Q. What is a journeyman?

A. A journeyman is a person who has completed an apprenticeship program or is an experienced worker, not a trainee, and is fully qualified and able to perform a specific trade without supervision. But, that person does not have a license and is not able to contract for jobs that value more than $500 in labor and materials.

Q. What is an apprenticeable occupation?

A. An “Apprenticeable Occupation” is one that requires independent judgment and the application of manual, mechanical, technical, or professional skills and is best learned through an organized system of on-the-job training together with related and supplemental instruction. For additional information on apprentice skills and programs visit the Department of Industrial Relations.

Q. I trained for 3 months and was then given a truck and told to go do the jobs assigned. Does that make me a journeyman?

A. Most trades require one to five years of apprentice time in order to fully understand the complexity of the work along with codes, standards, business management, and troubleshooting. Just because an employer is sending you out on basic jobs, it does not qualify you as a journeyman.

The apprentice time is valuable learning time that can not be skipped. Writing an invoice and collecting for services is not the same as processing the invoice, depositing the money, balancing books monthly, paying expenditures, processing payroll, and providing the government with all applicable paperwork.

Q. I built the house I live in and remodeled a rental. Does this qualify me to be a journeyman as it took 4 years to complete both projects? I also hired all the subcontractors with no problem.

A. Owner/builder qualifications are difficult to assess. The CSLB may consider the work if there is verifiable evidence that it was completed to code. Also in consideration is how long it would have taken a licensed contractor to complete the same project. A new home and remodel could take less than a year to complete. As such only one year’s experience would be credited. However, you still needed to complete 2-4 years of apprentice training prior to your owner/builder experience.

Learning along the way and being sure that it is done right does not automatically qualify for journeyman accreditation. Hiring subcontractors to complete the work on the house does not qualify you to be a journeyman. Experience must be hands-on in the trade.

Q. Can I substitute any education, technical training, or apprenticeship training for the required journeyman experience?

A. You may receive credit for your technical training, apprenticeship training, or education in place of a portion of the required four years of practical experience. At least one year must be practical experience. You must provide written documentation of any training or education claimed in place of experience. Acceptable documentation includes copies of apprenticeship certificates and college transcripts.
For more information, check out the Applicant section of this Web site.

Q. I worked for myself since I was 16 years old. I am now 21. Does that qualify for four years of journeyman experience?

A. Provided you submit verifiable evidence that you worked full-time for the last four years, you may qualify, depending on the trade. Verifiable evidence includes, but is not limited to invoices, income tax reports, 1099s, and copies of contracts. If you were paid in cash and kept no records and filed no taxes, it will be difficult for you to prove you actually did any work.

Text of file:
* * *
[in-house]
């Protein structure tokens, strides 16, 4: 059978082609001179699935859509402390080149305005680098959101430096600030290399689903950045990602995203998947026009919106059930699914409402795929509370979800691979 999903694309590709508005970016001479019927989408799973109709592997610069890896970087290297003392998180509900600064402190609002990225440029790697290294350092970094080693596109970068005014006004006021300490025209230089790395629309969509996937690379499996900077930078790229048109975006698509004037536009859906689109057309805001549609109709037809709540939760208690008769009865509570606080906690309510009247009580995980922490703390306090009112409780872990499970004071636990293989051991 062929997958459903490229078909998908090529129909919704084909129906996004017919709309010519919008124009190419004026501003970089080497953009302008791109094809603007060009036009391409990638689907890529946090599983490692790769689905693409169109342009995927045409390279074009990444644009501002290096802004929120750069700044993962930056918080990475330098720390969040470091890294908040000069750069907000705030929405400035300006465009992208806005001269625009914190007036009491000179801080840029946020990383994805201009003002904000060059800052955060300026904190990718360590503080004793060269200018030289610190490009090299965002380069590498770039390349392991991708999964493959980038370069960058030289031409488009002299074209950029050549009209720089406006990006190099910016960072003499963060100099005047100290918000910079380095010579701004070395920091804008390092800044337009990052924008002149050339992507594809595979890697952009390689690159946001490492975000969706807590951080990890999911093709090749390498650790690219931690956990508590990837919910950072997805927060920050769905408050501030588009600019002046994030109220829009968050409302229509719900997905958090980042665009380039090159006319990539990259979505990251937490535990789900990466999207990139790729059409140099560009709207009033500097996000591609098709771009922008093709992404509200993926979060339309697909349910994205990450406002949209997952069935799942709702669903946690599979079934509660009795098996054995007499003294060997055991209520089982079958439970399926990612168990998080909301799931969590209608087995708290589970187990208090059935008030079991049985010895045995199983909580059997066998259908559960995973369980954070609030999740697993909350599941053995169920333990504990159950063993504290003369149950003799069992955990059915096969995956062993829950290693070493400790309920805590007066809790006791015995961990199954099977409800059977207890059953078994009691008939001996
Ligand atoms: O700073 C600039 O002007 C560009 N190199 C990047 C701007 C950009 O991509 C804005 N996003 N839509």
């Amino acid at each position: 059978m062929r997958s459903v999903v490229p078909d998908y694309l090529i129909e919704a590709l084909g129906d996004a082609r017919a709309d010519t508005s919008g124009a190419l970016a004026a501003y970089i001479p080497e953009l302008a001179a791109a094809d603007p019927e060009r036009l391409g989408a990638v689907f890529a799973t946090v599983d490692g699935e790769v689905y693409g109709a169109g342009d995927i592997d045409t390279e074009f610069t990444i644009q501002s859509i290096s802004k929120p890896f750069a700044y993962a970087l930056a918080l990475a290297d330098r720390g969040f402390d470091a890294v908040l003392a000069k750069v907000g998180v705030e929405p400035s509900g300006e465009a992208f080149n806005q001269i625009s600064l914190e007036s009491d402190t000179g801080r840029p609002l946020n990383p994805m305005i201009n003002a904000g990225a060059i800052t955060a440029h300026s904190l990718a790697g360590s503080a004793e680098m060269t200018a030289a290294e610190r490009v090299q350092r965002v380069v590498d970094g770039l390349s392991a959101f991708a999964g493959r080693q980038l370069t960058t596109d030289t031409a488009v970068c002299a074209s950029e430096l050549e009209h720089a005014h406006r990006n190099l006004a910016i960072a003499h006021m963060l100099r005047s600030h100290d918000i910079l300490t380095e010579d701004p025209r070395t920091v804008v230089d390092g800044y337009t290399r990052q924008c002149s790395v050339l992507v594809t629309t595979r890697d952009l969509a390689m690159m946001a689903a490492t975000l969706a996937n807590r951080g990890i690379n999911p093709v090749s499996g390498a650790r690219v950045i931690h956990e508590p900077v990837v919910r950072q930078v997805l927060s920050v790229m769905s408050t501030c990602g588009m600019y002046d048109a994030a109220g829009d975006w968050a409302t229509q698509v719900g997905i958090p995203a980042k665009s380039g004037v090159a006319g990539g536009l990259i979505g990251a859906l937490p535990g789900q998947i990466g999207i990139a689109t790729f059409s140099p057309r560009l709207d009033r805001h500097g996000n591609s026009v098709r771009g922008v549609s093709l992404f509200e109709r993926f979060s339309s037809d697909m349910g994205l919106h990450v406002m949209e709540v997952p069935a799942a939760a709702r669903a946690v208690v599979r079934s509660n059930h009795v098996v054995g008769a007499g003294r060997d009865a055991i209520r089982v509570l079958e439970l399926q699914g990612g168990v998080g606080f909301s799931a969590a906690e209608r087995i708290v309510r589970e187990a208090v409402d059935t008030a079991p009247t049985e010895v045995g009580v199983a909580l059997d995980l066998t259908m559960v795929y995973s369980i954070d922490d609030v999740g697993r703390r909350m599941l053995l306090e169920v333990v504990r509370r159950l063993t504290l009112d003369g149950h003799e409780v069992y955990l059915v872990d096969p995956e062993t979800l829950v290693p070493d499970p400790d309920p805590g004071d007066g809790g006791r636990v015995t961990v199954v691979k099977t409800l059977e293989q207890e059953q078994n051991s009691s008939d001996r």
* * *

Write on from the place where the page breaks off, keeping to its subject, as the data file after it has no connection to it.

A. An important aspect of being a journeyman ready to be a contractor is knowing how a business is run and demonstrating that knowledge whether you are licensed or not. Depending on the trade, you also need to prove 1-4 years of apprentice experience in addition to the four years of journeyman time.

Q. I have been a property manager for four years at an apartment complex. Does this experience count as journeyman?

A. This could be very difficult to prove as verifiable experience because you do not complete any one trade on a regular basis for four years. If you wanted to apply for a C36 Plumbing license you would need to show that you performed plumbing every day for four full years for approximately eight hours per day.

Note: A plumbing apprenticeship is normally five years. Plus another four years of journeyman time in order to apply. Most apartment complexes have a variety of trades that need attention but rarely the same trade day after day. To qualify for a B license you would have to prove that you actually built or rebuilt apartments on a daily basis not just repaired siding or drywall on occasion.

Q. Can you come out and see me work to prove I am a journeyman? How about if I send photos?

A. The CSLB does not visit worksites. The CSLB exam tells us if you know your trade. The burden of proof for your experience is upon you, the applicant. Photos tell us nothing but that you are on a site. Whether you actually performed any of the work there is inconclusive.

You must provide verifiable evidence of your experience. All experience claims must be verified by a qualified and responsible person, such as a homeowner, an employer, fellow employee, other journeymen, contractor, union representative, building inspector, architect, or engineer.

The person verifying your claim must have firsthand knowledge of your experience during the time period covered – that is, he or she must have observed the work that you have completed and must complete the Certification of Work Experience form that is included with the application.

Even if you provide a Certification of Work Experience form, be prepared to furnish documentation of any experience you claim on the form whenever such documentation is requested. The failure to provide this documentation will result in rejection of your application or denial of the license.